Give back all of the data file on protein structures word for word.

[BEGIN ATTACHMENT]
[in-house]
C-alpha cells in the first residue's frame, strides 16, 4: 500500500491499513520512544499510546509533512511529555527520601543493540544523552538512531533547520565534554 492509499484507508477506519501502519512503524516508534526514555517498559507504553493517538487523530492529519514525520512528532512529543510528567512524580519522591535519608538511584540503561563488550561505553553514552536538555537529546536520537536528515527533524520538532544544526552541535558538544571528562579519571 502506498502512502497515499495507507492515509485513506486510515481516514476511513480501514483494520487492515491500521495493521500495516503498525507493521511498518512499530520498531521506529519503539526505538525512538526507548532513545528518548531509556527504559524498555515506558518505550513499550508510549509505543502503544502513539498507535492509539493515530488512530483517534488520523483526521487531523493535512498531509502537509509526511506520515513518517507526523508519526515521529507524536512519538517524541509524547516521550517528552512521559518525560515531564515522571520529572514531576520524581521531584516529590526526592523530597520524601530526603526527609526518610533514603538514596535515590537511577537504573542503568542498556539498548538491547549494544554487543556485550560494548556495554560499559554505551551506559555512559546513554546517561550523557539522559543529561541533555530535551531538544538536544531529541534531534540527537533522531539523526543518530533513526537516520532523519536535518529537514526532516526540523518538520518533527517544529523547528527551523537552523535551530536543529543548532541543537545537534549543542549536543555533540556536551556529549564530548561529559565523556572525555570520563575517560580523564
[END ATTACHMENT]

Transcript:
[in-house]
C-alpha cells in the first residue's frame, strides 16, 4: 500500500491499513520512544499510546509533512511529555527520601543493540544523552538512531533547520565534554 492509499484507508477506519501502519512503524516508534526514555517498559507504553493517538487523530492529519514525520512528532512529543510528567512524580519522591535519608538511584540503561563488550561505553553514552536538555537529546536520537536528515527533524520538532544544526552541535558538544571528562579519571 502506498502512502497515499495507507492515509485513506486510515481516514476511513480501514483494520487492515491500521495493521500495516503498525507493521511498518512499530520498531521506529519503539526505538525512538526507548532513545528518548531509556527504559524498555515506558518505550513499550508510549509505543502503544502513539498507535492509539493515530488512530483517534488520523483526521487531523493535512498531509502537509509526511506520515513518517507526523508519526515521529507524536512519538517524541509524547516521550517528552512521559518525560515531564515522571520529572514531576520524581521531584516529590526526592523530597520524601530526603526527609526518610533514603538514596535515590537511577537504573542503568542498556539498548538491547549494544554487543556485550560494548556495554560499559554505551551506559555512559546513554546517561550523557539522559543529561541533555530535551531538544538536544531529541534531534540527537533522531539523526543518530533513526537516520532523519536535518529537514526532516526540523518538520518533527517544529523547528527551523537552523535551530536543529543548532541543537545537534549543542549536543555533540556536551556529549564530548561529559565523556572525555570520563575517560580523564